The day Abraham Lincoln proclaimed the release of the slaves
155 years ago, during the American Civil War, on September 22, 1862, US President Abraham Lincoln unveiled the Preliminary Emancipation Proclamation, promising freedom to black slaves living in the rebel states of the South. & Nbsp;
Although the ruling, which came into effect on January 1, 1863, liberated far fewer people than we would think today, the document is still of historical significance because it provided for the emancipation of blacks. The measure marked the beginning of a new phase in the history of the Civil War, ending in 1865 with the victory of the North. Two months before the end of the war, President Lincoln stated that slave liberation was a major act of his former government and The most important event of the 20th century. On June 18, 2009, the Washington Senate apologized for former US slavery and racial segregation against blacks. The decision recognized slavery as a fundamental injustice, cruelty and inhumanity.
The election of Abraham Lincoln as president in the United States foresaw the horror of the Civil War, for throughout his career he was strongly opposed to slavery. On a theoretical and moral basis, and driven by common sense, he recognized that the development of the American economy was hindered by the use of large-scale unpaid live labor. "The masses of white people are actually harmed by the slave labor in their immediate vicinity," he said in a speech. He wanted to suppress the trouble at some of its southern roots: in February 1861, an assassination attempt was made against a train to set up Lincoln, but the plan was unveiled in time.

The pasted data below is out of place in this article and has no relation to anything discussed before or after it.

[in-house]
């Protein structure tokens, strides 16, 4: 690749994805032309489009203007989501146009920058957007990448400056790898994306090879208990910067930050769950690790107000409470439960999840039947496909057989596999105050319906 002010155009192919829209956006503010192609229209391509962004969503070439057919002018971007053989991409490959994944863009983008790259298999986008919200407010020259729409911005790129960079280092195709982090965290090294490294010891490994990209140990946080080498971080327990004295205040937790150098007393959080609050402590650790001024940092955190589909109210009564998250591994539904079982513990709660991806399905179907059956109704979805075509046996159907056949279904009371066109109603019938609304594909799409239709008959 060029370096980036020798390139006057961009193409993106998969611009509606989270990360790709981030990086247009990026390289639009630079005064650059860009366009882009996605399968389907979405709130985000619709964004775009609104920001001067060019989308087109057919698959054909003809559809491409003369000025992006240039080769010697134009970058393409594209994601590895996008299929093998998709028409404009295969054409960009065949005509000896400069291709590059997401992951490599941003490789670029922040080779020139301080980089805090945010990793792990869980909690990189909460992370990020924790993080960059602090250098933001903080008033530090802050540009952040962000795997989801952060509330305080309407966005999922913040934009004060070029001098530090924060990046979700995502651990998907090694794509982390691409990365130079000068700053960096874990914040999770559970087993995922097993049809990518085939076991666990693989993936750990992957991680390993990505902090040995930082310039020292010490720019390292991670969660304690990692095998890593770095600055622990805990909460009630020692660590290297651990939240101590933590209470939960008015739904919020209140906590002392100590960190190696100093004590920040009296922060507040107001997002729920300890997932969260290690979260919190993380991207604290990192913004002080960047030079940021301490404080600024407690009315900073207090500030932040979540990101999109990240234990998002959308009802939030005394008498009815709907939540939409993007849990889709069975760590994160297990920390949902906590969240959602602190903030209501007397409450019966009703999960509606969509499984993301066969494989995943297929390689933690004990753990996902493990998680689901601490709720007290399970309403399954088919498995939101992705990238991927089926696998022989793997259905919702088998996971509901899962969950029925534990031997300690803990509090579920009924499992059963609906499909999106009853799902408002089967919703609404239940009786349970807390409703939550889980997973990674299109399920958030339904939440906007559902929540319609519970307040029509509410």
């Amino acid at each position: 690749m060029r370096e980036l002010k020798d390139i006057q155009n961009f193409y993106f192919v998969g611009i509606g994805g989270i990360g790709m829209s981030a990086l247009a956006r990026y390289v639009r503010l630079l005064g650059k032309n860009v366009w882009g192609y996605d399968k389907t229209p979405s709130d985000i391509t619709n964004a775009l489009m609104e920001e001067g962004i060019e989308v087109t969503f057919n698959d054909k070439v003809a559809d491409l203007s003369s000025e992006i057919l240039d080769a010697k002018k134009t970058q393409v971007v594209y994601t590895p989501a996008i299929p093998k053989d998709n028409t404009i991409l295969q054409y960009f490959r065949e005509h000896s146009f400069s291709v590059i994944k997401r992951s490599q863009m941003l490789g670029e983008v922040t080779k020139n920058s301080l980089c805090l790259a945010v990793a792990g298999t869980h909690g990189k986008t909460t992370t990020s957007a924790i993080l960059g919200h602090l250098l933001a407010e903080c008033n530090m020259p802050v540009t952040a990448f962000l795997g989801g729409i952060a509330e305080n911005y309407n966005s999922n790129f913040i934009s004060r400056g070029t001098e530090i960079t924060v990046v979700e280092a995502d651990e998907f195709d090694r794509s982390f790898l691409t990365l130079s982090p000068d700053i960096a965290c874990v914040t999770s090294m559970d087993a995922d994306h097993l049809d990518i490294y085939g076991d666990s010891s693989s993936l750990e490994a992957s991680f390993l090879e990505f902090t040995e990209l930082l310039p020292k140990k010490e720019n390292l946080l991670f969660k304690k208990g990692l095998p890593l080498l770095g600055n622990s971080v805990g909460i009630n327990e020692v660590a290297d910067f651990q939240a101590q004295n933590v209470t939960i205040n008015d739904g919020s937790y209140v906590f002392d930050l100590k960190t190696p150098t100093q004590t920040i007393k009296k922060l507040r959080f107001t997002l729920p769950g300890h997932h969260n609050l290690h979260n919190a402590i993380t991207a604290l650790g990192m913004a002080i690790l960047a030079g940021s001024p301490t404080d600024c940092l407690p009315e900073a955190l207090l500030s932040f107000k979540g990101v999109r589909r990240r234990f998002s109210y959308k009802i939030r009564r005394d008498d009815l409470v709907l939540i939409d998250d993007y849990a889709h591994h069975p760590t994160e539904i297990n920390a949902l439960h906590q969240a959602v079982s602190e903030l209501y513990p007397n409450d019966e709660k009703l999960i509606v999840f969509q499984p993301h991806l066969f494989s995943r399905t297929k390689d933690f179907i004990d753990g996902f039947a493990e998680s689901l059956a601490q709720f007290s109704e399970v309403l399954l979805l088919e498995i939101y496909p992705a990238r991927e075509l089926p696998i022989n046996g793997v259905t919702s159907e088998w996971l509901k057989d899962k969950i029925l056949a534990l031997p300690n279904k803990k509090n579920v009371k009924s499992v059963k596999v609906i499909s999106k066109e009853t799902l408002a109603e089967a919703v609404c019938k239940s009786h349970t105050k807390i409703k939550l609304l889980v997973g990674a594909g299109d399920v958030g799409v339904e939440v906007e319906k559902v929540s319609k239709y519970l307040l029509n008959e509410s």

Lincoln was inaugurated on March 4, 1861. A week later, the southern states that were about to break up formed the Confederacy, and their troops stormed Sumter Fortress on April 12, 1861 - the Civil War until 1865 broke out. Amid a bloody struggle, Lincoln made a decisive decision: on the first day of 1863, he signed the Emancipation Proclamation, which declared slavery in the southern occupation of the North forever. (The complete abolition of slavery was only announced in Supplement 13 to the Constitution, adopted in 1865.) The Presidential Inauguration Ceremony on March 4, 1865, after the re-election of Lincoln, was the first to feature guests of color.
The horrors of slavery were written by writer Harriet Beecher Stowe in her novel Thomas' Brother's Hut, published in 1851-52, and had great success among readers. The revolutionary work shook and puzzled its readers and contributed greatly to the fight against slavery. Reportedly, during the Civil War, the writer met with President Lincoln in Washington, who greeted with the words: "You are the little woman who caused this great war."
The enslaved slaves were also granted the right to use the surname. According to the 2000 census, 90 percent of Americans in historic Washington are of African American descent. Historians say many of the liberated slaves took the name as a tribute to George Washington, who first opened the gate of freedom, making Washington the "blackest" family name.